Moses' fifth speech, Part 3, False worship banned
Jan 14, 2013
Deuteronomy 16:21 and 22 says,
21 You shall not plant for yourself an Asherah of any kind of tree beside the altar of the Lord your God, which you shall make for yourself. 22 Neither shall you set up for yourself a sacred pillar which the Lord your God hates.
The term Asherah is translated in the KJV “groves.” Planting groves was common among the Canaanites who worshiped Baal, because they were meant to honor Astarte, the consort of Baal. Thus God banned such religious practice from Israel.
However, in later years the Israelites largely adopted the practice of the Canaanites and built groves in every sacred place around their altars. This is one of the main reasons that God cast Israel out of the land. We read in 2 Kings 17:10-12,
10 And they set for themselves sacred pillars and Asherim [plural of Asherah] on every high hill and under every green tree, 11 and there they burned incense on all the high places as the nations did which the Lord had carried away to exile before them; and they did evil things provoking the Lord. 12 And they served idols, concerning which the Lord had said to them, “You shall not do this thing.”
The result is seen in verse 18,
18 So the Lord was very angry with Israel, and removed them from His sight; none was left except the tribe of Judah.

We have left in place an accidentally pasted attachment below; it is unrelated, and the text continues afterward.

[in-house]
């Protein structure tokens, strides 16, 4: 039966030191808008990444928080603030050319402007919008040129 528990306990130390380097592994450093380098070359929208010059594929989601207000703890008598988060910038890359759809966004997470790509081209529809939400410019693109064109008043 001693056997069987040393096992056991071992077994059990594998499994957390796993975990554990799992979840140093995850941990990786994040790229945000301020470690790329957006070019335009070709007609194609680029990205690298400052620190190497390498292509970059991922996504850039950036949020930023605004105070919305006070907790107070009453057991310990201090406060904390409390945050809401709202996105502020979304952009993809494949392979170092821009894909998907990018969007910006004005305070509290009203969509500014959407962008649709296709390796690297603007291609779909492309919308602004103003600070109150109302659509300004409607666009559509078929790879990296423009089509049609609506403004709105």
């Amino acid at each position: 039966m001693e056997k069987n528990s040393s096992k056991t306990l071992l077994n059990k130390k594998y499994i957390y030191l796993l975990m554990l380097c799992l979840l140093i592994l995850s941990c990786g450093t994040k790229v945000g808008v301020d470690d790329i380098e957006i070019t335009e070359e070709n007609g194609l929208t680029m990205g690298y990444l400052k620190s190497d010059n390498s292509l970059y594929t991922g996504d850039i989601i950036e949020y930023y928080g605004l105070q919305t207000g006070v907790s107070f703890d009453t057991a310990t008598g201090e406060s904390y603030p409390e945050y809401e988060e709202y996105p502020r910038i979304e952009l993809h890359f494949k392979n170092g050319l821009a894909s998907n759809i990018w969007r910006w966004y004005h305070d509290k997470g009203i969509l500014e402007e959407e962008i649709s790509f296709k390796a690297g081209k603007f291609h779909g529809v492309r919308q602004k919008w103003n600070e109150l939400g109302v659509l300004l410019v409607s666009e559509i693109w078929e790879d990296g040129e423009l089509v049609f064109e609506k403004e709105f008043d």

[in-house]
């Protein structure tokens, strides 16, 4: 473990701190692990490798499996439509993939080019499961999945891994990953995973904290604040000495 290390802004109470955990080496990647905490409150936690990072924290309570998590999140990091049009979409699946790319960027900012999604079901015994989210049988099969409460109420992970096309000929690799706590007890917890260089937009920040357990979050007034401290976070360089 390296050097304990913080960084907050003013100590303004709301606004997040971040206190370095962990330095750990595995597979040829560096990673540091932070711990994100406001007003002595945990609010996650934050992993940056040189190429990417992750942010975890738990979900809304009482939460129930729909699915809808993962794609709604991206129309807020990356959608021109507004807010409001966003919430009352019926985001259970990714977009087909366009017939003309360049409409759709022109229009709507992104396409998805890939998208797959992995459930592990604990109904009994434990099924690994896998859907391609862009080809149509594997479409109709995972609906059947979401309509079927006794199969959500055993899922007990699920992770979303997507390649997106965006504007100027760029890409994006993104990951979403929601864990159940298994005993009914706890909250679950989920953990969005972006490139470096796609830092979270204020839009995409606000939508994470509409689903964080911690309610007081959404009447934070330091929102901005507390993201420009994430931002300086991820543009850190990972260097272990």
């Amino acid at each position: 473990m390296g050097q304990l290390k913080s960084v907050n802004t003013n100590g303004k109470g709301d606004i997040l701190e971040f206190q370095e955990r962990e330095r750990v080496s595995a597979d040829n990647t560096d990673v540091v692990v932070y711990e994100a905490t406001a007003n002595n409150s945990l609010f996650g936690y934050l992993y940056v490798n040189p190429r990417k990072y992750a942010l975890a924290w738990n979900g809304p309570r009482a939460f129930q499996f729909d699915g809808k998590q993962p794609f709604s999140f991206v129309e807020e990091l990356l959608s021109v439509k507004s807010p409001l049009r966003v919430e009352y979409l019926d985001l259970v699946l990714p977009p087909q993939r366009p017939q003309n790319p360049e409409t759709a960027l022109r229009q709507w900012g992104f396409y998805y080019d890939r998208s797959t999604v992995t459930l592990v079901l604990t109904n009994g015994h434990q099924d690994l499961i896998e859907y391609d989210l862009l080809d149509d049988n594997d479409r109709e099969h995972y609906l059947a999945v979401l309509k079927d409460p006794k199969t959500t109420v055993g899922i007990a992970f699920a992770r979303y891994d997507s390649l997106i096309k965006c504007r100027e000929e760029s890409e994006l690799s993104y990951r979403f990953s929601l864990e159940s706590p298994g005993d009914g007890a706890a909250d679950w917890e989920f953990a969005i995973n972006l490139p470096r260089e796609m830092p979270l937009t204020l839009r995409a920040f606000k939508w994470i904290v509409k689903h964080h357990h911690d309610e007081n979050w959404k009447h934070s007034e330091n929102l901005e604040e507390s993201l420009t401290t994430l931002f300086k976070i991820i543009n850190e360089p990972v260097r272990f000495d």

Even Judah followed the same practices for most of their history, beginning with Solomon (2 Kings 23:13). There were, however, a few reformers like King Josiah, who turned the temple from a center of Baal worship back to being a temple of God (2 Kings 23). Yet by that time it was too late to avert divine judgment.
We know from Genesis 1 and 2 that God was the Creator of all trees and groves of trees and that He pronounced them “good.” The question is why did God ban all trees near His altar? Was there something inherently evil about trees that made God object to such a practice? Obviously not. Even Abraham himself planted a “grove” (KJV) when he built an altar at Beersheba. The NASB of Genesis 21:33 and 34 says,
33 And Abraham planted a tamarisk tree [eshel] at Beersheba, and there he called on the name of the Lord, the Everlasting God. 34 And Abraham sojourned in the land of the Philistines for many days.
The Hebrew word used here is not asherah, but eshel. Nonetheless, there is no doubt that Abraham planted a tree (or trees) near that altar, a practice which Moses later banned. The important factor is that if Israel adopted the customs of the Canaanites in the worship, it would not be long before they would accept its religious meaning as well.
During the time of Abraham, Baal worship was not so widespread. His grove was planted in the land of the Philistines, who worshiped Dagon, the Fish God. A few centuries later, however, when Israel conquered Canaan, Baal worship was widespread in the land, and thus God instructed the people not to plant any tree in the vicinity of their altars of worship. Neither were they to set up any pillars. In dry places, where trees could not grow, pillars (or poles) served as substitutes for trees.
While pillars were banned under Moses, Jacob thought nothing of setting up a pillar at an altar at Bethel. Genesis 35:14 and 15 says,
14 And Jacob set up a pillar in the place where He had spoken with him, a pillar of stone, and he poured out a libation on it; he also poured oil on it. 15 So Jacob named the place where God had spoken with him, Bethel.